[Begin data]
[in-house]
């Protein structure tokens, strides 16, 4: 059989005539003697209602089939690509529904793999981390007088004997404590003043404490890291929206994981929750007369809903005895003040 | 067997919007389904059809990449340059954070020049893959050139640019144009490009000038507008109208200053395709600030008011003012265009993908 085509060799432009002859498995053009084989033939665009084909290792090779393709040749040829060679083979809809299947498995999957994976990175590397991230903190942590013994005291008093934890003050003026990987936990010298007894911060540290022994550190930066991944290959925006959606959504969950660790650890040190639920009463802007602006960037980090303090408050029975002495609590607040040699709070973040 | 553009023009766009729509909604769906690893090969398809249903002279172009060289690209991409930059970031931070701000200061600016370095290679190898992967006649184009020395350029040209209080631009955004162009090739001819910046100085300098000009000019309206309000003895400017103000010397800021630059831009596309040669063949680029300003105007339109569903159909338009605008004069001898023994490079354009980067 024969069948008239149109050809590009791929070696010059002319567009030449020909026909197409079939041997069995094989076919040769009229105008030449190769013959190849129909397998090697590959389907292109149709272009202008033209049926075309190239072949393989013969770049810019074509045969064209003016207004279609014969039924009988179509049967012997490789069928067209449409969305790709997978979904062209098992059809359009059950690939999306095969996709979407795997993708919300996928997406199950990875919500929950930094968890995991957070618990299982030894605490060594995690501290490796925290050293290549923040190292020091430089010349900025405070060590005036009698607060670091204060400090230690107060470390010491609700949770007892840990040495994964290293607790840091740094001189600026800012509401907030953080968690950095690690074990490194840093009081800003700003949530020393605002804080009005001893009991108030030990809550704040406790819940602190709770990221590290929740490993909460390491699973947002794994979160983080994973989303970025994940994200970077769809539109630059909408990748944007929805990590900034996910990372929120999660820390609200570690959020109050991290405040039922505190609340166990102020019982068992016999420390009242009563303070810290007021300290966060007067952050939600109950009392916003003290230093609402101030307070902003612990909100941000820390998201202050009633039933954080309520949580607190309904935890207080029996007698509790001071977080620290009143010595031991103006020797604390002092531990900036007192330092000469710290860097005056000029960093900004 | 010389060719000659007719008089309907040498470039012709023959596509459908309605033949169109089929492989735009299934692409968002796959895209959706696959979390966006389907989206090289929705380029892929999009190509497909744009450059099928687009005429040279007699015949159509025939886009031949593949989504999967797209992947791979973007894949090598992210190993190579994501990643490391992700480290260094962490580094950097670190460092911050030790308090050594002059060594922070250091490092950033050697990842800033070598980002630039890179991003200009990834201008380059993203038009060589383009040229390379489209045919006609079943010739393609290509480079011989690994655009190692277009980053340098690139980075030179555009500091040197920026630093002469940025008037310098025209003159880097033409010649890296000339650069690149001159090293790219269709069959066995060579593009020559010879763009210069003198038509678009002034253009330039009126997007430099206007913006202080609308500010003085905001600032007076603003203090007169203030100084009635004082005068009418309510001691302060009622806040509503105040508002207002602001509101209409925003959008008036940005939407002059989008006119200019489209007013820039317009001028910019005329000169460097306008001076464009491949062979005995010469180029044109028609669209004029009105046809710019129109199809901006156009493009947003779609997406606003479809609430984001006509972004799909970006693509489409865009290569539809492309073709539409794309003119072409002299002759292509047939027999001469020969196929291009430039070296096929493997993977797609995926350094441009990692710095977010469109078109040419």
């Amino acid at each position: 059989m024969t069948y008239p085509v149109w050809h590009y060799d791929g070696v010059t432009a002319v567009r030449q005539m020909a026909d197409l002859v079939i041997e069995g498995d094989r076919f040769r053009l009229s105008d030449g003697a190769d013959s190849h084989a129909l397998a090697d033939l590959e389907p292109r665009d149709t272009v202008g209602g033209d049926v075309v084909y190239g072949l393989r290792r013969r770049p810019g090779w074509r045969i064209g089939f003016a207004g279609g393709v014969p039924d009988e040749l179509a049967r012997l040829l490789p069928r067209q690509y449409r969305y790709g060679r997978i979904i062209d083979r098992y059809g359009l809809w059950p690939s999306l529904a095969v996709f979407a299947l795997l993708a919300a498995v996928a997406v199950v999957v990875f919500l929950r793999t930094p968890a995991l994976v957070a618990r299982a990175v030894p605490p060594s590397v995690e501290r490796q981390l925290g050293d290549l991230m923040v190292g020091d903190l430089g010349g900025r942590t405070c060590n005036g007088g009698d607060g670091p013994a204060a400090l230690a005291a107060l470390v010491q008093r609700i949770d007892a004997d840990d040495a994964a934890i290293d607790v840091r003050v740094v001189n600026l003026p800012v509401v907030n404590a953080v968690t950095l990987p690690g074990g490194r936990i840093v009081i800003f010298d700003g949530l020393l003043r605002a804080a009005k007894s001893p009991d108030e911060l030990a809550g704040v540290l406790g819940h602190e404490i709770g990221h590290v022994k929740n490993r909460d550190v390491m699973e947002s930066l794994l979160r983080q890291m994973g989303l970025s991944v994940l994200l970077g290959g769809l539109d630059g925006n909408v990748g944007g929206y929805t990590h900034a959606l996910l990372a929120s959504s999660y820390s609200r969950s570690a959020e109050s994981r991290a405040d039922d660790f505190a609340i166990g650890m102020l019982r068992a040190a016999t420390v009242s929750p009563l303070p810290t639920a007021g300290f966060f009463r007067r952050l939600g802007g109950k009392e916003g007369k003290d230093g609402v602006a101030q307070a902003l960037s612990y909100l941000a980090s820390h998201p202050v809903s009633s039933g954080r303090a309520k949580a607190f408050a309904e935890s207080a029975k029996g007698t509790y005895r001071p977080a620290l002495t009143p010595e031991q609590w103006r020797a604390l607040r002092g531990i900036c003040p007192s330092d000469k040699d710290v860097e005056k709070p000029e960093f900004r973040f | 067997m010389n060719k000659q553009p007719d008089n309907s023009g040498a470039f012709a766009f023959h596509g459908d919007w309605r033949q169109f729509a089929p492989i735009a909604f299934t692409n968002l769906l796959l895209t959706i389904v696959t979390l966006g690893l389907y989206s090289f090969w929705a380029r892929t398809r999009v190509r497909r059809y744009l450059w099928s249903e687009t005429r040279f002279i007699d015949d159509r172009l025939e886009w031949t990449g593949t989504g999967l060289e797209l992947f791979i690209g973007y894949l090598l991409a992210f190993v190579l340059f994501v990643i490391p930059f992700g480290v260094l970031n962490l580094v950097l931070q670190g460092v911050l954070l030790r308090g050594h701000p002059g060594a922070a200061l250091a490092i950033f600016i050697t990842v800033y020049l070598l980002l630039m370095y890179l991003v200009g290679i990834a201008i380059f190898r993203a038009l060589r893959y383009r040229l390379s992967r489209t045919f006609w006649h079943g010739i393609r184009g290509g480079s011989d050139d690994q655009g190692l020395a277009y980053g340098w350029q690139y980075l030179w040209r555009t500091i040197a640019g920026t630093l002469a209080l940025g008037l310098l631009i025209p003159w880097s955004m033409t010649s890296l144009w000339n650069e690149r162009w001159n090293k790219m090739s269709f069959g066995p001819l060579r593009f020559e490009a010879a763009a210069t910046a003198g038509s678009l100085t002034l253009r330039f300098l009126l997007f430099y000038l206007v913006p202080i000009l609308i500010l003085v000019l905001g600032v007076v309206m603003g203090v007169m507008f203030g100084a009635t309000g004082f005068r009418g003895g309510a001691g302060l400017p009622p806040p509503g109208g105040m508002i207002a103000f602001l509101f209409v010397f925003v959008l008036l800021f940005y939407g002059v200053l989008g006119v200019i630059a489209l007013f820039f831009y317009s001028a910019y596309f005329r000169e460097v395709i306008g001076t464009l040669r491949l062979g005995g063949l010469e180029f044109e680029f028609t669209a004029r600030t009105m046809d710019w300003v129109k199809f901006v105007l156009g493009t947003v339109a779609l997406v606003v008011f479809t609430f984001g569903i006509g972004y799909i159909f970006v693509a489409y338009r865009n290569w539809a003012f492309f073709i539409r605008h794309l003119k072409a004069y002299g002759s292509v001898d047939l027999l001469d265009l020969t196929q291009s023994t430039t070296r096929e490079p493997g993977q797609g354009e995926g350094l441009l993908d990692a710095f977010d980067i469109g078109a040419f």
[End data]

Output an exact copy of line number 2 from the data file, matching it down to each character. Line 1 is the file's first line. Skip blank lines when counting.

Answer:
């Protein structure tokens, strides 16, 4: 059989005539003697209602089939690509529904793999981390007088004997404590003043404490890291929206994981929750007369809903005895003040 | 067997919007389904059809990449340059954070020049893959050139640019144009490009000038507008109208200053395709600030008011003012265009993908 085509060799432009002859498995053009084989033939665009084909290792090779393709040749040829060679083979809809299947498995999957994976990175590397991230903190942590013994005291008093934890003050003026990987936990010298007894911060540290022994550190930066991944290959925006959606959504969950660790650890040190639920009463802007602006960037980090303090408050029975002495609590607040040699709070973040 | 553009023009766009729509909604769906690893090969398809249903002279172009060289690209991409930059970031931070701000200061600016370095290679190898992967006649184009020395350029040209209080631009955004162009090739001819910046100085300098000009000019309206309000003895400017103000010397800021630059831009596309040669063949680029300003105007339109569903159909338009605008004069001898023994490079354009980067 024969069948008239149109050809590009791929070696010059002319567009030449020909026909197409079939041997069995094989076919040769009229105008030449190769013959190849129909397998090697590959389907292109149709272009202008033209049926075309190239072949393989013969770049810019074509045969064209003016207004279609014969039924009988179509049967012997490789069928067209449409969305790709997978979904062209098992059809359009059950690939999306095969996709979407795997993708919300996928997406199950990875919500929950930094968890995991957070618990299982030894605490060594995690501290490796925290050293290549923040190292020091430089010349900025405070060590005036009698607060670091204060400090230690107060470390010491609700949770007892840990040495994964290293607790840091740094001189600026800012509401907030953080968690950095690690074990490194840093009081800003700003949530020393605002804080009005001893009991108030030990809550704040406790819940602190709770990221590290929740490993909460390491699973947002794994979160983080994973989303970025994940994200970077769809539109630059909408990748944007929805990590900034996910990372929120999660820390609200570690959020109050991290405040039922505190609340166990102020019982068992016999420390009242009563303070810290007021300290966060007067952050939600109950009392916003003290230093609402101030307070902003612990909100941000820390998201202050009633039933954080309520949580607190309904935890207080029996007698509790001071977080620290009143010595031991103006020797604390002092531990900036007192330092000469710290860097005056000029960093900004 | 010389060719000659007719008089309907040498470039012709023959596509459908309605033949169109089929492989735009299934692409968002796959895209959706696959979390966006389907989206090289929705380029892929999009190509497909744009450059099928687009005429040279007699015949159509025939886009031949593949989504999967797209992947791979973007894949090598992210190993190579994501990643490391992700480290260094962490580094950097670190460092911050030790308090050594002059060594922070250091490092950033050697990842800033070598980002630039890179991003200009990834201008380059993203038009060589383009040229390379489209045919006609079943010739393609290509480079011989690994655009190692277009980053340098690139980075030179555009500091040197920026630093002469940025008037310098025209003159880097033409010649890296000339650069690149001159090293790219269709069959066995060579593009020559010879763009210069003198038509678009002034253009330039009126997007430099206007913006202080609308500010003085905001600032007076603003203090007169203030100084009635004082005068009418309510001691302060009622806040509503105040508002207002602001509101209409925003959008008036940005939407002059989008006119200019489209007013820039317009001028910019005329000169460097306008001076464009491949062979005995010469180029044109028609669209004029009105046809710019129109199809901006156009493009947003779609997406606003479809609430984001006509972004799909970006693509489409865009290569539809492309073709539409794309003119072409002299002759292509047939027999001469020969196929291009430039070296096929493997993977797609995926350094441009990692710095977010469109078109040419």